“It’s also essential that everyone remembers to always call Dig Safe at 811 or (888) 344-7233 at least 72 hours before beginning an excavation project to have all underground utilities located. It is a free service that ensures the safety of our community.”
According to Fire Chief/Emergency Management Agency Director Scott Partington of the Narragansett, R.I., Fire/Rescue Department, a large-scale natural gas disruption had occurred in Rhode Island’s Aquidneck Island area in January 2019 that affected multiple towns, 7,000 customers and displaced hundreds of people.
“We not only wanted to be better prepared for the smaller incidents but the larger-scale disruptions as well,” said Partington. “National Grid offered an excellent — and free — online training curriculum that provided our personnel with the information they needed to safely identify and respond to incidents that may involve natural gas. Understanding the properties of natural gas along with the dos and don’ts when it comes to handling these emergencies, helps us respond more effectively.
“While we have not trained other departments, we have invited other fire, EMS and police departments to our exercises, tabletop exercises and fireground trainings. We conducted a large tabletop exercise with National Grid last October.”
Partington has a training officer who coordinates all his training modules and instructors.
“We do not have one specific instructor who teaches natural gas safety,” said Partington. “All of our personnel have obtained the online natural gas safety training certification and earned a certificate that demonstrates their knowledge of natural gas pipeline safety.”
Serving a dual role as chief and EMA director, Partington coordinates emergency preparedness, planning, response and recovery for all types of emergencies and disasters. In doing so, he often works directly with National Grid and other public utilities when it comes to preparing disaster and recovery operations. He has a close working relationship with National Grid’s liaison person, who introduced him to their first responder online training curriculum.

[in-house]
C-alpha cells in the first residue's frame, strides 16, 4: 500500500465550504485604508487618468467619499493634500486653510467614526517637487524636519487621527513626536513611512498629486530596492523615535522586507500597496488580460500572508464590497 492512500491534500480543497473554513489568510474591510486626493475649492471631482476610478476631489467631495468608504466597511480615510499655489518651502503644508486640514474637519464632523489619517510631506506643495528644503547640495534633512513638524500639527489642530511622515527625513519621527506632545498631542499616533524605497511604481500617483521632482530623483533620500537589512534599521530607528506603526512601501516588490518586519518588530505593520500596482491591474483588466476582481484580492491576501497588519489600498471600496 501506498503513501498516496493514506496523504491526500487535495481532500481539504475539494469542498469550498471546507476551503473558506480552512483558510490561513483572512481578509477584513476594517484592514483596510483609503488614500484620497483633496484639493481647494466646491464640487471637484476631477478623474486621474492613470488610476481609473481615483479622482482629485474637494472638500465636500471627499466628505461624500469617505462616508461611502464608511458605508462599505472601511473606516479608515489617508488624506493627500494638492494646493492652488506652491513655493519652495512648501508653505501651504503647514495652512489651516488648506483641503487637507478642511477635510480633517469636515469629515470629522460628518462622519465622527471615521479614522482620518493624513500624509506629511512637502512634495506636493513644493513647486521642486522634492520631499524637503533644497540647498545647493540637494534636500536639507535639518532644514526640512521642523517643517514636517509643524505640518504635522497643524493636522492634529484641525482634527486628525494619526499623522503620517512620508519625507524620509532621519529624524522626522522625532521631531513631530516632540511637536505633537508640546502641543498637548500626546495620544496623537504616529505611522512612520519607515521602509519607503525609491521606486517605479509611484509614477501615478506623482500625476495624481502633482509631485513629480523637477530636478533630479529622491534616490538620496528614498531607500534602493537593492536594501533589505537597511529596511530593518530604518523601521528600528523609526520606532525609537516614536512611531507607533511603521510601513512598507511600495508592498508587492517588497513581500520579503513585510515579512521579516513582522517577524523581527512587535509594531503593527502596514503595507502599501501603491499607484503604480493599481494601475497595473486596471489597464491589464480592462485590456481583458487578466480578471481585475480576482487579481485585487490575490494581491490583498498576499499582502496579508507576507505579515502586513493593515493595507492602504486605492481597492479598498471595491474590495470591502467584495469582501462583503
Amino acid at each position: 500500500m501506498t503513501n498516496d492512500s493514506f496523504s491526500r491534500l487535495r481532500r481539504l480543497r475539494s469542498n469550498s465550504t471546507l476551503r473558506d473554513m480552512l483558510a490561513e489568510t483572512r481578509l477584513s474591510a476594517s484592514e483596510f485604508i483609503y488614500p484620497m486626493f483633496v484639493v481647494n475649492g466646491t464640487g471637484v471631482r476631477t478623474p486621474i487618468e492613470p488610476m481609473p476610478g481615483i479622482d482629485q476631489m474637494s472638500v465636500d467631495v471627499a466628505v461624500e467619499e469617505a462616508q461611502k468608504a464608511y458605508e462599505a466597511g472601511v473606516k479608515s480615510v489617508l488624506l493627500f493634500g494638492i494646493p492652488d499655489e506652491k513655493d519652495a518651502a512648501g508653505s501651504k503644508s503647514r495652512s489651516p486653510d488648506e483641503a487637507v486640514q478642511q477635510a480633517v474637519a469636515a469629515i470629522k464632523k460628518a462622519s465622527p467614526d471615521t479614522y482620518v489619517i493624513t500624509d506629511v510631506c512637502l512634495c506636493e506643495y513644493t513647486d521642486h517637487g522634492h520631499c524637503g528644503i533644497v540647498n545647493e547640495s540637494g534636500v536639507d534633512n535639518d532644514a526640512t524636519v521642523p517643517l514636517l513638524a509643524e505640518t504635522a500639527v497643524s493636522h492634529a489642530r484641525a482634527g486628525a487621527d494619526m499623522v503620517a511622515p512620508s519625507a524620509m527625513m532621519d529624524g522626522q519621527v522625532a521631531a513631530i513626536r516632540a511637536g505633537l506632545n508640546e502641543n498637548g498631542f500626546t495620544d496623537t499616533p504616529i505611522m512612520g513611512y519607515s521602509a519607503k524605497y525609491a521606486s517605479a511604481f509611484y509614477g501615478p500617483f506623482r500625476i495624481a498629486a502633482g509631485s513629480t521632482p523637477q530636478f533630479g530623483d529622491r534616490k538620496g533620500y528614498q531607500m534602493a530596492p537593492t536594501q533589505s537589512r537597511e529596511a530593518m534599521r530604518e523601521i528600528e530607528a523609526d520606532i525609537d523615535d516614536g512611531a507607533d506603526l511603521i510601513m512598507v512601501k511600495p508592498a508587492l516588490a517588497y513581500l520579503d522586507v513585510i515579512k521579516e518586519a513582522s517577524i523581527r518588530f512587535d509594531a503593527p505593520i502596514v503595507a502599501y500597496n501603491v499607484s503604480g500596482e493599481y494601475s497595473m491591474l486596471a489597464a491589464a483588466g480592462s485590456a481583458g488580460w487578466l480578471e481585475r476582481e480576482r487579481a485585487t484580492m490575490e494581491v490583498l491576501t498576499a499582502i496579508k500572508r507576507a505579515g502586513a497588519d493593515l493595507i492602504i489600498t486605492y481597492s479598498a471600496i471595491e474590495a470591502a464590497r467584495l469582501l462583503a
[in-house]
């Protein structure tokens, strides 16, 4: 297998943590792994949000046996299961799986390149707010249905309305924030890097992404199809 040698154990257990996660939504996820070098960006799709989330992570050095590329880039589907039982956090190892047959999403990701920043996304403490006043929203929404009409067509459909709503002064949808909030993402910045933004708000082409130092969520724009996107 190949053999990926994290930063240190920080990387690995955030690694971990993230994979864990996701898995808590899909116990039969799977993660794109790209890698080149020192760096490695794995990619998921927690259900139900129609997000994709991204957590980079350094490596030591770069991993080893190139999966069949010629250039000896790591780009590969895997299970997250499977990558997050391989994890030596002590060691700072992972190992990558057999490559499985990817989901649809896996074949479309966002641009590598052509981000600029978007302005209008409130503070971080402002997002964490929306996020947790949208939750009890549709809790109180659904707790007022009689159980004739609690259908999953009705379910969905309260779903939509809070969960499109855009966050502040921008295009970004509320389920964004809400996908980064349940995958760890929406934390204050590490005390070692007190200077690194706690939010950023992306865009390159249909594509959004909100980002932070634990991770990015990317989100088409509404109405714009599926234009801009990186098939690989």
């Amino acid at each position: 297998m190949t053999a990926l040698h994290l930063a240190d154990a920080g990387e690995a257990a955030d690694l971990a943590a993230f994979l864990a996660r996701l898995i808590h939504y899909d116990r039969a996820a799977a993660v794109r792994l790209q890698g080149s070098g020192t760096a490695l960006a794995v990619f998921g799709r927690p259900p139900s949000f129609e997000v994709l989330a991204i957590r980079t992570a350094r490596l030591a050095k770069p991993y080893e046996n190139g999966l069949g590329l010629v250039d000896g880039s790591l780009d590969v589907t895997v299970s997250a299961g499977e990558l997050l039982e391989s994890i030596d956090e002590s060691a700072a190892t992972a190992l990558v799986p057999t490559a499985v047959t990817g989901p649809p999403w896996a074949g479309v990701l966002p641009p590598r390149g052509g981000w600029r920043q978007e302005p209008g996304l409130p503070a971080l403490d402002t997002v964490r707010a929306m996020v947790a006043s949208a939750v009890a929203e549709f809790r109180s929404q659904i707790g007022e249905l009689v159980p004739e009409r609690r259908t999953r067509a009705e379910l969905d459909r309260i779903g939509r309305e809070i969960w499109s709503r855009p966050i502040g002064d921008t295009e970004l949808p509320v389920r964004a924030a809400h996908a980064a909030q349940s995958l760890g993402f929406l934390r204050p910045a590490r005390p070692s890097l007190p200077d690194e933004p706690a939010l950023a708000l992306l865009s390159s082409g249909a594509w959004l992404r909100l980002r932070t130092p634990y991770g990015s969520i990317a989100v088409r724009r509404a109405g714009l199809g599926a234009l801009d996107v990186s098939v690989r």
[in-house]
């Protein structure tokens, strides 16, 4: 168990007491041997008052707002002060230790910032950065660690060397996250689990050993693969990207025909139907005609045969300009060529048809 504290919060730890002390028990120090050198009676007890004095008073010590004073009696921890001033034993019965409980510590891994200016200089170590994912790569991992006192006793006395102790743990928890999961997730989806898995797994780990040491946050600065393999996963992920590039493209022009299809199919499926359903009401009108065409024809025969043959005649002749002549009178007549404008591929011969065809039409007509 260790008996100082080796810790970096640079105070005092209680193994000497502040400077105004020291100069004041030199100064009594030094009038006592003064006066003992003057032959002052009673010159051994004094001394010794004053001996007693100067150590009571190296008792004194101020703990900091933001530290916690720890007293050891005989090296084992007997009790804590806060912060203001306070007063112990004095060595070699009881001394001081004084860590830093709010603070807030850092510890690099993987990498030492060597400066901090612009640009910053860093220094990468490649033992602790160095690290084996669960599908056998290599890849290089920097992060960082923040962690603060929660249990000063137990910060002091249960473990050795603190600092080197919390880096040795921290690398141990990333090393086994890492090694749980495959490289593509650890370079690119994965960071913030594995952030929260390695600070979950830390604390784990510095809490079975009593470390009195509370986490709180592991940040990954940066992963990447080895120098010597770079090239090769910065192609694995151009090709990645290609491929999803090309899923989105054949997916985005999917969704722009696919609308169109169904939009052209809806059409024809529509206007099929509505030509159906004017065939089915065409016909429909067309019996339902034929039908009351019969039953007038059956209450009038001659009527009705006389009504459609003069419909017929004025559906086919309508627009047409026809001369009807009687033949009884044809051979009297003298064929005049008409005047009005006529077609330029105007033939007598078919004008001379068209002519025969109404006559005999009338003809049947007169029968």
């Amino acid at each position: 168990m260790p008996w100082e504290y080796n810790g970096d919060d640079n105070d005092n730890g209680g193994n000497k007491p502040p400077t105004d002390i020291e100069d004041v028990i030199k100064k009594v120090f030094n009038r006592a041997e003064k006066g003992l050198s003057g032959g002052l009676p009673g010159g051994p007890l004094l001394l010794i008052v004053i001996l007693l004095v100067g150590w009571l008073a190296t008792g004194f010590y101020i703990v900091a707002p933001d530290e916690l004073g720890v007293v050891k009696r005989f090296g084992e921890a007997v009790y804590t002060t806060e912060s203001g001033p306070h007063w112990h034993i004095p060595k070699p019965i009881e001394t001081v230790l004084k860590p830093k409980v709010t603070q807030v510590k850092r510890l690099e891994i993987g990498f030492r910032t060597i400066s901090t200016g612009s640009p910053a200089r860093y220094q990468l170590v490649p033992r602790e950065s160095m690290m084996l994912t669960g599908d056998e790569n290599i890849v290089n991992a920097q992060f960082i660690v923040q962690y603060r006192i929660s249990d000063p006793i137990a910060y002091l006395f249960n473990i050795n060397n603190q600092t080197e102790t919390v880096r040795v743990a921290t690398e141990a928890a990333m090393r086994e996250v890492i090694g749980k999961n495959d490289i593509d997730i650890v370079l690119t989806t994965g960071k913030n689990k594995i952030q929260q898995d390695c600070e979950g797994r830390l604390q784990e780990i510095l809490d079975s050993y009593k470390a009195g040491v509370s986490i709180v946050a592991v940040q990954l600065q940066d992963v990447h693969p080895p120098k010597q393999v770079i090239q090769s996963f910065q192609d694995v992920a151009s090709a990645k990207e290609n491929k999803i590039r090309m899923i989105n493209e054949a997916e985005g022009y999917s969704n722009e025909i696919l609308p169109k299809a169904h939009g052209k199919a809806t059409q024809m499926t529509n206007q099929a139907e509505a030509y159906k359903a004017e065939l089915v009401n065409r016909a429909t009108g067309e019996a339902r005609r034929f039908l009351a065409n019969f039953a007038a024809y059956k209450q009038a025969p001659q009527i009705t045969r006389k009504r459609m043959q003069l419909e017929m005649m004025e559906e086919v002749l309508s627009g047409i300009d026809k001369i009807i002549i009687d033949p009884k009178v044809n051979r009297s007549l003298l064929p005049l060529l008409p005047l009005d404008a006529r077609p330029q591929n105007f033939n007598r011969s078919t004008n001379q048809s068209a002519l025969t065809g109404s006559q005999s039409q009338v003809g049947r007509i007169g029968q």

“Our training officer is Lt. Kevin McEnery, who was associated directly with our most recent training, which involved a tabletop exercise with National Grid in October 2019,” said Partington.
“All of our personnel have a better understanding and awareness of natural gas emergencies as a result of the training,” added Partington. “Particularly, how the gas distribution system operates, the properties and characteristics of natural gas, handling carbon monoxide incidents, the management of gas incidents, potential hazards and a better appreciation for response tactics.
“Shortly after receiving the training, we responded to several smaller natural gas line disruptions, which occurred as a result from construction crews digging and working on road repairs. I believed our personnel who responded did so with much more confidence.”
Partington offered a tip: “When it comes to dealing with gas line disruptions, usually the louder the roar coming from the ground the bigger your problem.
“In responding to a fire involving natural gas your best and safest course of action is to let it burn until the source can be safely shut off. No gas, no fire.”
Benefits received thus far for the firefighters that Partington has trained include mitigating several gas line disruptions that have occurred in his community since the training. “Our emergency operational response is more coordinated; we have revised and implemented new SOGs,” concluded Partington. “We have a better understanding of what to expect from National Grid and what is required of our personnel to safely operate at the scene of these emergencies.”